First things first! Amuse is all for artistic freedom. But the freedom comes within the rules set by the stores. The cover art is one of the most common reasons to not have the uploaded product approved from the start. Let's go through the most common mistakes and how to avoid them.
- High-quality image and text, clear enough to be shown on a tv screen.
- Always have the rights to the image you use.
- Only have text on the artwork that is also on the release. Make it clear for the listener which release it is.
Quality (No blurry or pixelated artwork)
Images must not be blurry or pixelated. Quality issues are very common and will not be allowed. Here are the most frequent issues when it comes to artwork quality:
- Blurry or pixelated images - The image or text may not be blurry or pixelated. If you make an image bigger to fit our size requirements it might take a toll on quality which is a really bad idea. Same with text where pixels might show in the edge of the letters. ALso not allowed. Also beware of any logos, including the Explicit/Parental Advisory logo. Keep it nice and crisp.
- Misalignments - The image has been moved within the actual cover art leaving a border (of any color) on one or two sides (basically the image doesn't really fit).
- Cropped images - A rectangle/square has been added to increase the total size of the artwork, the image has been left with only part of the artist head head
- Rotated images - The image in the artwork is clearly on its side or upside down (like a vertical horizon)
You must always have permission to use an image if it is not made by you. Be careful using random images from the internet but if you do, make sure they are either free to use or get permission from the copyright owner.
Don't use other famous artists on the artwork as that can be seen as misleading and people would assume that the famous artist used, would appear on the album.
Image, logos and advertising in artwork
There can be no advertising in the artwork. This includes:
- Social media handles or other contact information.
- Copyrighted images without permission.
- Logos or brand names.
- TAD Watermark or "Made with Album Art".
- Barcodes or images of existing physical products like LPs or CDs.
- Parental Advisory/Explicit Content logo on the cover unless one of the tracks is marked as explicit.
- "Restricted logo" as it is used solely used for R rated movies, not music.
Text on the artwork
The only text allowed on the cover art is text that also is included in the release information. Below is a list of what text is allowed to have on the cover art:
- The name of the main artist (Correctly spelled)
- The release title (Correctly spelled)
- The label name (Correctly spelled)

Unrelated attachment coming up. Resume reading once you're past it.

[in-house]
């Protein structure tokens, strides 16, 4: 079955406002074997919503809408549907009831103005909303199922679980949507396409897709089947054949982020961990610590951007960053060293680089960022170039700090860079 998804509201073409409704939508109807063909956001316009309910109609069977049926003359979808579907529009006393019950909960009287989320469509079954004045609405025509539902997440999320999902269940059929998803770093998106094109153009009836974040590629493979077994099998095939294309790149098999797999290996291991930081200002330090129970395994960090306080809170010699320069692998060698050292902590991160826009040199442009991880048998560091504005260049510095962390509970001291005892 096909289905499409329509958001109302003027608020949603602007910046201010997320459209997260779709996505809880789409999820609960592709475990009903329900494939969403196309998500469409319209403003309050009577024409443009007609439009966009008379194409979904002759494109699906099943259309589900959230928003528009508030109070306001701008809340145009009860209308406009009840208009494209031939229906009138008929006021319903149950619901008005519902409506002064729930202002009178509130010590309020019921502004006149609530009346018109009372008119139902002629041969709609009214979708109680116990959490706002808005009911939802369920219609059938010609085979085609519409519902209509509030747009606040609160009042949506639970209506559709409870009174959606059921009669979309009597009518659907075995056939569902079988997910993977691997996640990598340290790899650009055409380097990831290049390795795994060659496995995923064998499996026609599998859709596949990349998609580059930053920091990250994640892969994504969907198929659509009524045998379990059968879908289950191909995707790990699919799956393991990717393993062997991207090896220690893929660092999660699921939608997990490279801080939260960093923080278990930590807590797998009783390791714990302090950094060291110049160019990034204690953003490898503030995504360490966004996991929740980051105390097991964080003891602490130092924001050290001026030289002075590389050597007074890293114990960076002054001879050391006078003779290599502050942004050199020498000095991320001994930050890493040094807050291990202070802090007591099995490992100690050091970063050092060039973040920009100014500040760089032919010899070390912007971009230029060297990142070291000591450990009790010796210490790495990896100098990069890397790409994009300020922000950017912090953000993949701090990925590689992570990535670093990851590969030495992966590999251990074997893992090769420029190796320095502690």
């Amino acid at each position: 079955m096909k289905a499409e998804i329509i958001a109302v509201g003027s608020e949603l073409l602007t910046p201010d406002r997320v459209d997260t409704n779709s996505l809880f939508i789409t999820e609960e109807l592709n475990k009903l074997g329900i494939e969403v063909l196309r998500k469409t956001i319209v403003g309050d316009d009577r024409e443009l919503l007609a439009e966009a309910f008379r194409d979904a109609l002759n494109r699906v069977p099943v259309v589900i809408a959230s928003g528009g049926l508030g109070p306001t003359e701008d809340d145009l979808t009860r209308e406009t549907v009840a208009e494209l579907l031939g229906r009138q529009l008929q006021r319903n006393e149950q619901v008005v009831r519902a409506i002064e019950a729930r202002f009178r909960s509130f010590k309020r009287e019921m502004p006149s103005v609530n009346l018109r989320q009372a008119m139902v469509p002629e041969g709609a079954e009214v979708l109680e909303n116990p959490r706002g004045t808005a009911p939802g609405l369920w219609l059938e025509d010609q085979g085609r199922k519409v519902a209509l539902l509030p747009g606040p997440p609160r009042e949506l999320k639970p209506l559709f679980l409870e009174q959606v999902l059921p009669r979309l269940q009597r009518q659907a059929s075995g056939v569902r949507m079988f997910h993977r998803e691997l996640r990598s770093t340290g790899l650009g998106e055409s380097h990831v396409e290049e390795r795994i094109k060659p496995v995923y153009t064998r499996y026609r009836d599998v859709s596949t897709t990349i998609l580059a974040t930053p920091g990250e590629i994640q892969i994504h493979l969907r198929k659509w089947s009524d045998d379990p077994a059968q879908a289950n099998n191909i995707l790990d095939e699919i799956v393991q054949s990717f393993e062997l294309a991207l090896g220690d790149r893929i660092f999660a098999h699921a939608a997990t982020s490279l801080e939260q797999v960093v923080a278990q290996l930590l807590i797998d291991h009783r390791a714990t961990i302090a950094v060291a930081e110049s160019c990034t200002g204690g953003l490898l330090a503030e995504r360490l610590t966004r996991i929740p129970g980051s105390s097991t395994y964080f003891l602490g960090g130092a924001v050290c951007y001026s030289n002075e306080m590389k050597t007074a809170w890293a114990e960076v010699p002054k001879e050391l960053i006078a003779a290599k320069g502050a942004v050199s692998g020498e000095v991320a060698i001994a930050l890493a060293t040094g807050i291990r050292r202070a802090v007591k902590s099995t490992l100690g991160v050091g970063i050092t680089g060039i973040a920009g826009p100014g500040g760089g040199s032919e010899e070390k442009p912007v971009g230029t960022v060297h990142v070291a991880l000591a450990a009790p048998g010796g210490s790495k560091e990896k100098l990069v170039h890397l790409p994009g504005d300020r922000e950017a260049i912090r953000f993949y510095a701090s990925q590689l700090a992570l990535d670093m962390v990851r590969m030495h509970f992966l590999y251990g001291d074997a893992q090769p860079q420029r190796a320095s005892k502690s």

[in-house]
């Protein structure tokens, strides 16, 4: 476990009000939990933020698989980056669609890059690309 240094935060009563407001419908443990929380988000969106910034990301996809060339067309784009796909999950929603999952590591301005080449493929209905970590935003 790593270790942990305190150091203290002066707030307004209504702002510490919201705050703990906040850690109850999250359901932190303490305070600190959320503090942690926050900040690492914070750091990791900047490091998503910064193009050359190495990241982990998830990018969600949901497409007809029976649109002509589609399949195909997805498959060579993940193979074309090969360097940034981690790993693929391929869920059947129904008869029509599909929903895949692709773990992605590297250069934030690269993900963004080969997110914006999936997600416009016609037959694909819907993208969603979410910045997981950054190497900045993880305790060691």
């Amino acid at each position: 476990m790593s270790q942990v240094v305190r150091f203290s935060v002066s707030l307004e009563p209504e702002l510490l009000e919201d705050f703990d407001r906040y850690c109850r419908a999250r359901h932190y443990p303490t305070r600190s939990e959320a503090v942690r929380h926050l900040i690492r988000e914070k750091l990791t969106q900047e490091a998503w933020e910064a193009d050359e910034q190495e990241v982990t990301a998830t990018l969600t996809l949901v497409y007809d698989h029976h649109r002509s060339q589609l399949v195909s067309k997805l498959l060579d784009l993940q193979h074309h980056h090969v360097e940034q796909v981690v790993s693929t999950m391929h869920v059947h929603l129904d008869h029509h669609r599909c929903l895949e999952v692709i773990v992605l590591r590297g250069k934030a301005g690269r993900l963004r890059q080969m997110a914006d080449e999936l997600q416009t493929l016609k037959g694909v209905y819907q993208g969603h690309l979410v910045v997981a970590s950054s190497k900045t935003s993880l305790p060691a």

- The producer’s name (ONLY if also added as a contributor, and correctly spelled)
The spelling on the artwork and the spelling in the release information must be exactly the same. Featuring artists can be written on the cover art as well as long as it is clear who is the primary artist and who is the featuring artist. You can have artwork with only the featured artist's name if it states that it is a featuring artist as well. Main rule: Just make it clear for the audience what the release is. Don't put too much information on the album cover.
However, if the cover art is made by a professional and you really want to credit them, you can mention the creator of the artwork (for example "designed by ...").
The cover art needs to be a perfect square and have a size of at least 3000x3000 pixels and max 6000x6000 pixels. The file format needs to be in .png or .jpeg (not .tiff).
What the artwork may NOT include:
- No websites or social media handles.
- No references to physical packaging like a CD logo, nor to a digital product.
- No brands nor advertising.
- No images from other copyright holders are allowed without written permission.
- No year nor dates.
- No store names nor special offers.
- No barcodes.
- No tilted or cropped images.
Pay attention to the quality of your picture - your song really deserves to be marketed together with a high-resolution picture.
The more pixels the better and an absolute minimum is 3000 x 3000 pixels.
Your cover art is still an important part of presenting yourself as an artist. Even though the industry has changed over the years and we’ve gone from the fold-out vinyl to the small digital icon of today the cover art is the first thing people see.
Take some time and think about how you want to portray yourself as an artist. Match the art with the kind of music you’re delivering and put in the effort to make sure it’s something you’re proud of.
There are plenty of good websites for making your own professional looking artwork and you'll find them if searching for "make album art".
The cover art is important - go the extra mile! It matters!